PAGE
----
From shopping centers and lush parks to city squares and monuments, Toronto has it all. For those looking for lovely outdoor spaces, there are parks, busy squares, and fascinating graffiti art streets perfect for photographers. And let's not forget sports - when in Toronto, seeing a game of ice hockey is a must, as well as checking out the hockey museum. Plus, there are even attractions for lovers of the arts, like extraordinary theatres and concert halls.

Yonge-Dundas Square

It seems every city has its bustling square - Tokyo has Shibuya, and New York has Times Square - and Toronto's gives even the most famous a run for their money. Yonge-Dundas Square is one of the city's most popular public squares and is home to superb shopping, food, and entertainment sector. Visitors will delight in checking out Toronto Eaton Center - a remarkable Milan-inspired shopping center boasting lots of tremendous stores selling all manners of goods.

Nathan Philipps Square

Within walking distance of Yonge-Dundas Square is Nathan Phillips Square - a kaleidoscopic urban hotspot with tons on offer, including shops, restaurants and bars, and even public and seasonal events, weekly farmer's markets, art displays, and concerts. There's also the fascinating Peace Garden, which serves as a memorial to the atomic bombing of Hiroshima and is an eye-opening monument that city-goers should definitely take the time to visit.

One of the square's major and most photographed attractions is the Toronto Sign, which is a must for any visitor keen on taking photos for their Instagram feed. In front of the sign is a pool of water which makes for some interesting photo opportunities, and in winter, it becomes an ice skating rink.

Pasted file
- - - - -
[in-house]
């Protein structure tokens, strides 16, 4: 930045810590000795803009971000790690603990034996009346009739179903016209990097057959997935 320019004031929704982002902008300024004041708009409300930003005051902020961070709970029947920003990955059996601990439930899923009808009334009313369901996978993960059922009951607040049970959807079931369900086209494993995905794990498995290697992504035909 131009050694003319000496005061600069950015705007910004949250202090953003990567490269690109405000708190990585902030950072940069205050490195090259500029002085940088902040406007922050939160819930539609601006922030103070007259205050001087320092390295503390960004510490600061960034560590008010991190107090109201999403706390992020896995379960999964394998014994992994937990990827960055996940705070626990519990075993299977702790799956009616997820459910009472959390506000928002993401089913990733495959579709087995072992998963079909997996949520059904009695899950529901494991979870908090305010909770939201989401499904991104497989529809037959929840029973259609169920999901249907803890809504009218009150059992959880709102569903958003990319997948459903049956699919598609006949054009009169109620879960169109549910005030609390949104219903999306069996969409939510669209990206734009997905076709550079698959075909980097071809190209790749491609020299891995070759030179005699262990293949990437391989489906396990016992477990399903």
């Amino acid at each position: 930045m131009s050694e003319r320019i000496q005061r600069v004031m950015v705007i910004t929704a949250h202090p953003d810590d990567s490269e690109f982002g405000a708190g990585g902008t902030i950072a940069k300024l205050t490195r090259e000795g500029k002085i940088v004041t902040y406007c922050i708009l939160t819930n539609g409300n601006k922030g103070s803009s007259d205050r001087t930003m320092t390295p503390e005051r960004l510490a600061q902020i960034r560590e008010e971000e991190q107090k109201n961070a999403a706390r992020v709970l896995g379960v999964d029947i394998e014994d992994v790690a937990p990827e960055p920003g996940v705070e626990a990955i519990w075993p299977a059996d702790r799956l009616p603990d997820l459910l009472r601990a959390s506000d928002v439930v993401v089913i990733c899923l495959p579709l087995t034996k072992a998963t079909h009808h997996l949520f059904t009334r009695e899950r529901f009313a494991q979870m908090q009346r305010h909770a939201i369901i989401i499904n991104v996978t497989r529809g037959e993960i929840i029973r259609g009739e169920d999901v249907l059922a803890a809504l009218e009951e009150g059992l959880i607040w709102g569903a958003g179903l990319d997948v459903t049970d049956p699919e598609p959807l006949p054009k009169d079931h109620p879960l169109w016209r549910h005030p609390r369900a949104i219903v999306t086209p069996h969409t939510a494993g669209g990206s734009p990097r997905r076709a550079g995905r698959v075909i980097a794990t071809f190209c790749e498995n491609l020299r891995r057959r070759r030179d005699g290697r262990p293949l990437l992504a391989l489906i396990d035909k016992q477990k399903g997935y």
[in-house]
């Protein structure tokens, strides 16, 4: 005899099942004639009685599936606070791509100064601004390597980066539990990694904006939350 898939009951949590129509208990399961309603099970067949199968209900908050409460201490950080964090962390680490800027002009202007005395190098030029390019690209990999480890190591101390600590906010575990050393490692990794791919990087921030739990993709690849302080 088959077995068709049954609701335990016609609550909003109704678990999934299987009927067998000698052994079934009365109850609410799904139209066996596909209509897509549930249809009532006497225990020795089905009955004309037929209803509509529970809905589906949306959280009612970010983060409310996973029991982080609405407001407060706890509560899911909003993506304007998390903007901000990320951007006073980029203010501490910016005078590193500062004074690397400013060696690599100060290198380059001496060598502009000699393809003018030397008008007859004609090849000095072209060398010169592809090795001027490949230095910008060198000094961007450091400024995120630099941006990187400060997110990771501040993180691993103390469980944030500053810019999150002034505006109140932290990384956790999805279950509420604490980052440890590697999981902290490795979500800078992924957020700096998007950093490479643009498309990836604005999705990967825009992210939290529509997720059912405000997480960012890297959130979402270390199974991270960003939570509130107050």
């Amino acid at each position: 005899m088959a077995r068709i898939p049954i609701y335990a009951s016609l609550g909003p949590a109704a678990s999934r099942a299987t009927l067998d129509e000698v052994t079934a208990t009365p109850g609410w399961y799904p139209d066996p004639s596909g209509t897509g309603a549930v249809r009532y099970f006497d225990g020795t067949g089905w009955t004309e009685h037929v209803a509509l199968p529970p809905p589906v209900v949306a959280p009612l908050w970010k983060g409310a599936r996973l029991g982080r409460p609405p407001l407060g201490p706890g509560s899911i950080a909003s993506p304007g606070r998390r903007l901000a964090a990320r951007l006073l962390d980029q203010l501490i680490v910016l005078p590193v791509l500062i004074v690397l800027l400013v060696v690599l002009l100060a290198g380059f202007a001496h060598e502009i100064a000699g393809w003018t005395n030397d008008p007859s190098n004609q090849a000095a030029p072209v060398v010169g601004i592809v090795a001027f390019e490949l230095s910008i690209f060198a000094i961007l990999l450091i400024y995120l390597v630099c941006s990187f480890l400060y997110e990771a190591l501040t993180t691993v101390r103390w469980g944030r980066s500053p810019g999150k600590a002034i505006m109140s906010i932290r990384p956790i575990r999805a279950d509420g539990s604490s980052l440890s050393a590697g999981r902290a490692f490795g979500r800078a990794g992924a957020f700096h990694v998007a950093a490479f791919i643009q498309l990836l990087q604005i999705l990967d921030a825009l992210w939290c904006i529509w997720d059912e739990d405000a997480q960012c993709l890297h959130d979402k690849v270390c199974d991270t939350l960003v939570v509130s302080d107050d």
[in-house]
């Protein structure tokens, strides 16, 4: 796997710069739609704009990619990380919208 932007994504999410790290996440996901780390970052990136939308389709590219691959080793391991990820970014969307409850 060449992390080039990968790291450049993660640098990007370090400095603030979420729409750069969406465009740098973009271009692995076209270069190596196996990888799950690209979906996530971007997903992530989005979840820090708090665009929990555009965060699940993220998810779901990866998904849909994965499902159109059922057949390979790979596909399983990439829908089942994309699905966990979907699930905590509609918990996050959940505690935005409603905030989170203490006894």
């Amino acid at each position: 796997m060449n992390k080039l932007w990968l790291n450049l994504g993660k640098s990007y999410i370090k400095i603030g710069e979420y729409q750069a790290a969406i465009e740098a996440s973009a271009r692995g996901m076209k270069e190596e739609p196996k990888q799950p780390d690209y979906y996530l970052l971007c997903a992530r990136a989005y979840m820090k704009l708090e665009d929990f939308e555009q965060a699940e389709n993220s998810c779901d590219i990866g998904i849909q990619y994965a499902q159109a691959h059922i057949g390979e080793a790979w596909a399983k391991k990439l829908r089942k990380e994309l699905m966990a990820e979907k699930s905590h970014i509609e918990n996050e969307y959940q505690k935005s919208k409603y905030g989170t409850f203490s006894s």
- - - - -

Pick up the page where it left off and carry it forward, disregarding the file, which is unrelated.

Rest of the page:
CN Tower

As one of seven wonders of the modern world, the CN Tower at around 550 meters in height is undoubtedly one of the city's most iconic structures. The staggering tower functions as a communications and observation tower prime for soaking up the city's most unbeatable views. It also boasts a few restaurants that afford diners with a bit more cash to splash absolute divine views across the entire city whilst savoring some of its finest dishes.

The best panoramas are certainly at night with all the bright lights and colors illuminating the skies, however, get to the observation deck at dusk with a cocktail to be rewarded with breathtaking sunset views before the unparalleled nighttime vistas kick in.

From the observation deck to the glass floor and sky pod, it's not just about watching the horizon from above in this glorious tower drink in hand, for there are other life-changing experiences to be had here. For the extremely daring keen to try something totally out-of-this-world, there's the exhilarating edge walk. Not for the faint-hearted, this sanity-defying feat involves being strapped in a harness and walking along the tower's outside edge for some of the best and most liberating views of Toronto.

Related: How To Visit Toronto's Massive CN Tower With Its Commanding Views

High Park

This is Toronto’s largest public park and is one of the best spaces to enjoy people-watching and a good dose of fresh air in this mighty metropolis. Aside from lazing on a bench, relaxing on a picnic blanket, or enjoying lunch at the lakefront, there are also some great hiking trails and a host of outdoor activities to tempt visitors.

There are basketball and soccer games in the sports fields and don't forget the camera since there's even a mini zoo with buffalo and llamas. Other notable parks worthy to visit include Oriole Park for its sports and children's attractions, Trinity Bellwoods also for its sporting facilities and kids' activities, Sherbourne Common for its pretty waterfront, and Sunnybrook Park for its bird-watching and cycling trails.

Dufferin Grove Park

Located just south of Bloor Street West and Dufferin Street, the 5.3 hectares that are Dufferin Grove Park are perfect for soaking up nature. There are loads of varied areas for things to do here, including a unique reflexology footpath, a wading pool, a playground, a skate park, sandcastle-building spots, and a multi-purpose sports field with basketball courts, and even wood ovens for those that fancy some cooking in between games.